The Giants and Jets both lost their first four games of the season, but at least there was no booing, because they did not play in front of their fans.
And thankfully there were other things going on in the world to distract the populace.
In New York sports, the Yankees were on a roll, firmly in World Series contention. And in the real world, a closely contested presidential election was nearing its climax.
So it went in the late summer and early fall . . . of 1976.
That was the only previous time the Giants and Jets both began the season 0-4, and it was just as grim a time as now, part of a lost decade in New York football with echoes in the nine seasons since the Giants won Super Bowl XLVI.
As has been the case so far in 2020, the Giants were reasonably competitive early in 1976, while the Jets were not, losing by scores of 38-17, 46-3, 16-0 and 17-6 to the Browns, Broncos, Dolphins and 49ers.
Their quarterback was a man of some renown named Joe Namath, who started those first four games – all on the road, thanks to the Mets’ occupancy of Shea Stadium – in what turned out to be his final season as a Jet.
He started eight games and finished with four touchdowns and 16 interceptions.
In late September, Newsday quoted Namath as saying, "I’ve had people say to me it’s a shame, what’s happening, like they feel I could be doing a job somewhere else, a better job, which I feel, too. But I’m in a situation, and I’ll try to make it work."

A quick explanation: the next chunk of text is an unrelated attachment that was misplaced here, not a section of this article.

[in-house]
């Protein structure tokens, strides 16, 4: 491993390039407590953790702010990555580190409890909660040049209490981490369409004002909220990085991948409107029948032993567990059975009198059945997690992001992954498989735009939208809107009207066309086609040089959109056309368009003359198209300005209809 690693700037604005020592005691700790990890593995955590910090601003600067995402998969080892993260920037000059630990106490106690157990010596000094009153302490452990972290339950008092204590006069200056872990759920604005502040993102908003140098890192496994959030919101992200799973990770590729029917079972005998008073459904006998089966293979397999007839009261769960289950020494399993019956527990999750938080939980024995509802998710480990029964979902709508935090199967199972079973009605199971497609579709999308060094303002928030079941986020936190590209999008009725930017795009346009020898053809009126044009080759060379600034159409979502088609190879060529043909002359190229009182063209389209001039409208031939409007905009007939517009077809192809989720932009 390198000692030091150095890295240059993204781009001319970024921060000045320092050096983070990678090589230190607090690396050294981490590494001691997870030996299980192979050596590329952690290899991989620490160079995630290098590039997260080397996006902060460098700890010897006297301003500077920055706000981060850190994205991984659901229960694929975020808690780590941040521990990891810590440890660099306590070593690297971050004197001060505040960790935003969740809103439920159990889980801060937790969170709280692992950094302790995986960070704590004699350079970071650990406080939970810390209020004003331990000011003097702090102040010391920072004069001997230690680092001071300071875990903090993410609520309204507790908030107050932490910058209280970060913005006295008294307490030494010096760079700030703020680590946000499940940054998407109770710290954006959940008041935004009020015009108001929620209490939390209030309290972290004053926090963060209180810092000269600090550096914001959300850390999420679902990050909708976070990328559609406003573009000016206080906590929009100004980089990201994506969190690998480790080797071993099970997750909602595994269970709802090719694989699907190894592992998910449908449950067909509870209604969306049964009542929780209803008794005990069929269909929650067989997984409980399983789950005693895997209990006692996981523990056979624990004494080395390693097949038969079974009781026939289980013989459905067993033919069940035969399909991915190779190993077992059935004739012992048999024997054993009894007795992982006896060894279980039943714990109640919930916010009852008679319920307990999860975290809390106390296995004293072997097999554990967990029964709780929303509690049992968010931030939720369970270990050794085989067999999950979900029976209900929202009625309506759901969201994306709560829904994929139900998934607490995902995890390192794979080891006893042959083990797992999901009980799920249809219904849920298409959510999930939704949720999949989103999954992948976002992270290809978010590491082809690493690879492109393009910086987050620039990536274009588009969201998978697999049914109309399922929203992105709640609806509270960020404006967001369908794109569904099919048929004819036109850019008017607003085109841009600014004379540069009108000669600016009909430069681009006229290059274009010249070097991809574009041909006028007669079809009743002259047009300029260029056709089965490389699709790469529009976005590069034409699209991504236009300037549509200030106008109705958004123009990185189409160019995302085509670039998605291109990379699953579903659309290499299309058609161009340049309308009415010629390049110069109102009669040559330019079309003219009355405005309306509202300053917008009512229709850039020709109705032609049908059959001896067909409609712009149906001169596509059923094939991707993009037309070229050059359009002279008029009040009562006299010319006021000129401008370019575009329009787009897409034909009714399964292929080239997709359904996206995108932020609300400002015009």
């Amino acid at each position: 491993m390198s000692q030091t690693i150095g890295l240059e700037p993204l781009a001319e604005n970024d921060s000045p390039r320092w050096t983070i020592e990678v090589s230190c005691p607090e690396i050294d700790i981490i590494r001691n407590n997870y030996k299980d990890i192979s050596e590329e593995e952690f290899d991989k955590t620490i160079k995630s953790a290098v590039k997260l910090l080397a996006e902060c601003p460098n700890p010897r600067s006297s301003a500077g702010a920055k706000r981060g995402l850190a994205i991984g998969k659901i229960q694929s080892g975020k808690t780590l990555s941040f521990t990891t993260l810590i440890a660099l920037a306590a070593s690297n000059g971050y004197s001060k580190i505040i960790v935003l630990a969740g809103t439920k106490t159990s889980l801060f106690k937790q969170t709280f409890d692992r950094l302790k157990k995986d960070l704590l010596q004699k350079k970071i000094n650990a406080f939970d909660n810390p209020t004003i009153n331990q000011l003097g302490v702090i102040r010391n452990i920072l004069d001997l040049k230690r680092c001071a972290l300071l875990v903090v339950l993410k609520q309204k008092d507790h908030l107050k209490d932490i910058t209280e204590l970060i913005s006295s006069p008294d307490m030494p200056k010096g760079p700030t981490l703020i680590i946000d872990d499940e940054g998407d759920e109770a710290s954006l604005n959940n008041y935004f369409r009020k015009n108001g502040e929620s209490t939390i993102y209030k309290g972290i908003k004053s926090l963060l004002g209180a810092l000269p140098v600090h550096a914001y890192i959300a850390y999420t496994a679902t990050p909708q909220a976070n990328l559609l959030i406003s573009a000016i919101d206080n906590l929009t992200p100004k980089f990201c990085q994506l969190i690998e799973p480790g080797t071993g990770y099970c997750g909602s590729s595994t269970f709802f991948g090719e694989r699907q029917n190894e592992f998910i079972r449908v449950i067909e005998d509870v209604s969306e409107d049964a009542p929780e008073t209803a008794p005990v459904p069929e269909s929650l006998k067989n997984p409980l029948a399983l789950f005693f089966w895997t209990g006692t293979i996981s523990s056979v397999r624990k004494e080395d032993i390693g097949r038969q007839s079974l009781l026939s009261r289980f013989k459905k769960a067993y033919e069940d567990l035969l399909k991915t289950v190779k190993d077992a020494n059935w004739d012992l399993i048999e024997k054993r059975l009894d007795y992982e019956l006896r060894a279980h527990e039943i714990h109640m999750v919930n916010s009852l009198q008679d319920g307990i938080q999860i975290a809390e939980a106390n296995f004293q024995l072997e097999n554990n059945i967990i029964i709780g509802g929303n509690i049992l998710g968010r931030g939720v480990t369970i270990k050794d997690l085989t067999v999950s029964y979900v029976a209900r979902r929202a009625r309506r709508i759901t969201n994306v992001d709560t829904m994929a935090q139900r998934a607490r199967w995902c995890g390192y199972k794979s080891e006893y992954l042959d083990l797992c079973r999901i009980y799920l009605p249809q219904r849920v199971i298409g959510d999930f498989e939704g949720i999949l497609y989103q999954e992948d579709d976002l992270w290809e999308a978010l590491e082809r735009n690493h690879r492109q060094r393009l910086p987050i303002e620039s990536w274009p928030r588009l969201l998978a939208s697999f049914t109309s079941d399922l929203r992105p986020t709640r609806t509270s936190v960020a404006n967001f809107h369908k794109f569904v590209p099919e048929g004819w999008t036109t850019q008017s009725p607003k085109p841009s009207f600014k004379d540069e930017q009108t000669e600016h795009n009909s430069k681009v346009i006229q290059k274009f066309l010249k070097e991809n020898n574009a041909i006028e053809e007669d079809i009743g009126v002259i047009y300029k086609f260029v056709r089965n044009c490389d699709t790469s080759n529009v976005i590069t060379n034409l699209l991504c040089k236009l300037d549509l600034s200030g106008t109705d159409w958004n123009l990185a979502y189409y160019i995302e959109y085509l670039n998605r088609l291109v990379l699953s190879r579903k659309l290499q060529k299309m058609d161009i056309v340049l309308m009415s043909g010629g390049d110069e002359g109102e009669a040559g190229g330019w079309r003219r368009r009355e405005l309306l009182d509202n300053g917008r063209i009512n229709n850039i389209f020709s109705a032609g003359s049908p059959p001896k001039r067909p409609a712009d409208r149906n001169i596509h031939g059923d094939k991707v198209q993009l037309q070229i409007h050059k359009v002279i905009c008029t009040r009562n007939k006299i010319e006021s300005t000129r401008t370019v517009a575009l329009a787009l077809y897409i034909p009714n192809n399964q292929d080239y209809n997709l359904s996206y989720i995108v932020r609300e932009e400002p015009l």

Later, he added, "What we have here is not a good football team, but we’re trying."
Rookie Richard Todd started six games and contributed three touchdowns and 12 interceptions.
Lou Holtz was in his first season as coach after leaving North Carolina State, and his transition to the pros went poorly. He resigned with one game remaining on the schedule to become Arkansas’ coach.
He left behind a cheesy, college-style fight song he wrote that "Monday Night Football" analyst Alex Karras sang on national television before a mid-October game at New England. Holtz also left behind a 3-10 record.
"God did not put Lou Holtz on this earth to coach in the pros," he said upon departing.
Interim coach Mike Holovak promptly lost to the Bengals in Week 14, 42-3.
Clark Gaines was the team’s leading rusher with 724 yards, and David Knight the leading receiver with 403. The latter was out of the league by 1978.
At least the Jets won in Week 5, beating the Bills, 17-14, en route to a 3-11 finish – the second of three years in a row they finished with that record.
The Giants started 0-9. After the second loss, coach Bill Arnsparger said he liked his team.
"There’ll be a lot of people that disagree with me, but I don’t really care," he was quoted as saying in Newsday. "I feel I know our team, and that’s all that matters."
Arnsparger was fired after seven games. John McVay replaced him, lost his first two games, then won three of his last five.
McVay’s grandson, Sean, now coach of the Rams, on Sunday beat the Giants to put a bow on New York football’s 0-8 combined start.
Like the Jets, the Giants played their first four games on the road before christening Giants Stadium on Oct. 10, 1976, with a 24-14 loss to the Cowboys.
The crusher was a 19-17 loss to Washington in the opener on a 5-yard touchdown pass from Billy Kilmer to Mike Thomas with 45 seconds left. After that came losses to the Eagles (20-7), Rams (24-10) and Cardinals (27-21).
Doug Kotar was the leading rusher with a career-high 731 yards, and newly added Larry Csonka had 569. Tight end Bob Tucker was the leading receiver with 498 yards.
Craig Morton started 12 games at quarterback and had nine touchdown passes and 20 interceptions. Norm Snead, then 37 and in his final NFL season, started twice and had no TDs and four interceptions.
So, to review: Not good. Not good at all.
But this weekend could bring a metropolitan-area first: Twin 0-5 starts. The Cardinals are favored to beat the Jets and the Cowboys to beat the Giants, both by more than a touchdown.